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Dwight D. Eisenhower
Latest Dwight D. Eisenhower Items
THE SURPRISING RUMSFELD
A Bush-era stalwart is about to re-emerge after a four-year absence, wielding a hefty book, and with news of Elvis. Former Defense Secretary Donald H. Rumsfeld's 832-page memoir, "Known and Unknown," is due on bookshelves Feb. 8.
THE SURPRISING RUMSFELD
Liberal Democrats in Congress fought hard for open service by homosexual soldiers, persuading some Republican politicians that it was politically smart to catch up with a fast-moving culture. So now, when will the theoretically anti-war party in Congress use its constitutionally mandated war powers to legislate against President Obama's elective atrocity in Afghanistan? When will they speak out for bringing home from that corrupt hellhole all the troops, straight and homosexual, young men and women, lingering in harm's way for no discernible national purpose after routing the Taliban a decade ago?
Brian Terry died for President Obama's sins. Mr. Terry, a U.S. Border Patrol agent, was killed during operations against bandits near the southern Arizona town of Rio Rico, approximately 15 miles inside the U.S. border. Here and along other infiltration routes, gangsters prey on illegal aliens and drug smugglers or serve as private security forces for gangs engaged in illegal activities. Agent Terry was part of a four-man Border Patrol Tactical Unit sent to engage the bandits, and he was shot down in the resulting firefight.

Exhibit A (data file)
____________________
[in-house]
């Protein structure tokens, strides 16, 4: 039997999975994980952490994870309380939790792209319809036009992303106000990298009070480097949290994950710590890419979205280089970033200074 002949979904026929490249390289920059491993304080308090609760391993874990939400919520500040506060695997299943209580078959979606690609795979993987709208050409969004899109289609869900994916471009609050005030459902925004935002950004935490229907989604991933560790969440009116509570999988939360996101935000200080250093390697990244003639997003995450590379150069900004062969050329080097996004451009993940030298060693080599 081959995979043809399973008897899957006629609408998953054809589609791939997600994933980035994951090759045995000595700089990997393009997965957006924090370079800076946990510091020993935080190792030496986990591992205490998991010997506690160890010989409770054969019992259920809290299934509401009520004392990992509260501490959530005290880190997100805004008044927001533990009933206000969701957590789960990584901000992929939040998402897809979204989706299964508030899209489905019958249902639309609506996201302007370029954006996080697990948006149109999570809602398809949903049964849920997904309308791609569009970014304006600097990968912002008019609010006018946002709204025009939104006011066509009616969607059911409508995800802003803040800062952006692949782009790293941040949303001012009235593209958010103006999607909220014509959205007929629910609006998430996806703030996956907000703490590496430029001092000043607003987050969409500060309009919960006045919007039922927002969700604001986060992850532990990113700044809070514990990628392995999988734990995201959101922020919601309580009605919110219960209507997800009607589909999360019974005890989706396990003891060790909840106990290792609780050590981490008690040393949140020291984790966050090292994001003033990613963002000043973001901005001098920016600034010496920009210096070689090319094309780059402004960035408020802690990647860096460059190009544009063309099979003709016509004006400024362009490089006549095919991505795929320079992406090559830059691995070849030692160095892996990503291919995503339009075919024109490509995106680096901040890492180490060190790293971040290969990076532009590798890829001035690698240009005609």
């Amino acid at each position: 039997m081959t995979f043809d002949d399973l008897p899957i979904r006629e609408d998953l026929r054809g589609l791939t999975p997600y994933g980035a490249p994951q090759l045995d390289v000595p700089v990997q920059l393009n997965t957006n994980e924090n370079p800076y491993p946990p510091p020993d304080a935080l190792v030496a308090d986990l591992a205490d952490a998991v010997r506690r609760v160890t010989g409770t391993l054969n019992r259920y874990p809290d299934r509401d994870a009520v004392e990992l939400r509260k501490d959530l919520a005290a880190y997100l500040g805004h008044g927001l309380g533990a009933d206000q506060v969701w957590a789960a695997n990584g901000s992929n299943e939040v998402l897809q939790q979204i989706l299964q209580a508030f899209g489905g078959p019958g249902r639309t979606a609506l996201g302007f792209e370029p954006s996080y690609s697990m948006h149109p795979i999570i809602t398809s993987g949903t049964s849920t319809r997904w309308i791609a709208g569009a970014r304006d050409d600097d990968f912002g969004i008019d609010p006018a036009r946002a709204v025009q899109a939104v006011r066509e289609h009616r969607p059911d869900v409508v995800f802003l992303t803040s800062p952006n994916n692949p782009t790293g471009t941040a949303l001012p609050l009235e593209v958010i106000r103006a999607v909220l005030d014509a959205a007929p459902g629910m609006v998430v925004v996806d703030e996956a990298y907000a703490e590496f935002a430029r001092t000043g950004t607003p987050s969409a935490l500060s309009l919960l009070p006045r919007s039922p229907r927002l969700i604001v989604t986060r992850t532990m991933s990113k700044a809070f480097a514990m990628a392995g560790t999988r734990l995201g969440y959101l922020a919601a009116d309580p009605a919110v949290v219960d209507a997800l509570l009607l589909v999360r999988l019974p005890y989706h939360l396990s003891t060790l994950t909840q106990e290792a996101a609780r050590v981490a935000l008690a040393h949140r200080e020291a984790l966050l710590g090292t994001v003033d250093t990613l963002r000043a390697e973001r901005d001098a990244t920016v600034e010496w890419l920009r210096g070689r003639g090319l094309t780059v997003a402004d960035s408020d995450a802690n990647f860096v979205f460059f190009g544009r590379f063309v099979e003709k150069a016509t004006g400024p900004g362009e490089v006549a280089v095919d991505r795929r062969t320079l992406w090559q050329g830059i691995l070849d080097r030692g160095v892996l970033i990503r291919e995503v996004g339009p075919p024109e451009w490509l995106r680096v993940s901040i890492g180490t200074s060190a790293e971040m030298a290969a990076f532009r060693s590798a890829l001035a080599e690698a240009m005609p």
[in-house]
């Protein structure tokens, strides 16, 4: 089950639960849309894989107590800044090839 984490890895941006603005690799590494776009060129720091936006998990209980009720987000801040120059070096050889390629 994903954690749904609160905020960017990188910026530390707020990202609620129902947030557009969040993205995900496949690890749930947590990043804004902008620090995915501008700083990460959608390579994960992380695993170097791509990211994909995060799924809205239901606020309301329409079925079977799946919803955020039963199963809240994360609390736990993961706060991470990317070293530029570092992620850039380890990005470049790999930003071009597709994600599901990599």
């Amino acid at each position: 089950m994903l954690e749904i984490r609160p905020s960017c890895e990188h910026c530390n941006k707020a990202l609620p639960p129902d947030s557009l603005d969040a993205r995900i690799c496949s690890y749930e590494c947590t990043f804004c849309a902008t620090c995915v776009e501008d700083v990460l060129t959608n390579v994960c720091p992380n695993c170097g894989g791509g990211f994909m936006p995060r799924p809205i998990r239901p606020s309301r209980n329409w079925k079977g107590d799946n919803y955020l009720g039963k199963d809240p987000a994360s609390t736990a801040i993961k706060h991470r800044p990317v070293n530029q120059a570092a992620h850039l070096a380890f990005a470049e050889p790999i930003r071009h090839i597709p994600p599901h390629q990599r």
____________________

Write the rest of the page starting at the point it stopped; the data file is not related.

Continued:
This lavishly illustrated volume pays homage to an undeniably remarkable aircraft that gave yeoman service in peace and in war and which, astonishingly, is still in service 75 years after the first one appeared.
The North Koreans may have accomplished in recent days what a half-century of American diplomacy could not: Weld a Japanese-South Korean alliance as the foundation of a U.S.-supported peace and stability coalition for Asia.
Surely they were two of the more acerbic-tongued men ever to grace American public life - President Harry S. Truman and his secretary of state, Dean Acheson. Forget that they were an unlikely pair: Truman, a small-town Missouri boy and a failed haberdasher whose formal education had ended at high school; Acheson, a to-the-manor-born son of an Episcopal bishop, educated at Groton and Yale, a Washington superlawyer before and after public service.
When the president of the United States is assassinated, it splits the nation in grief and pain and leaves the group of men assigned to protect him to live with the corrosive guilt of personal failure.These men are the Secret Service, the dark-suited, implacable agents with sunglasses and wrist microphones whose duty is to protect the president, and this book is remarkable in its poignant yet terse presentation of the day President Kennedy died and plunged America into mourning.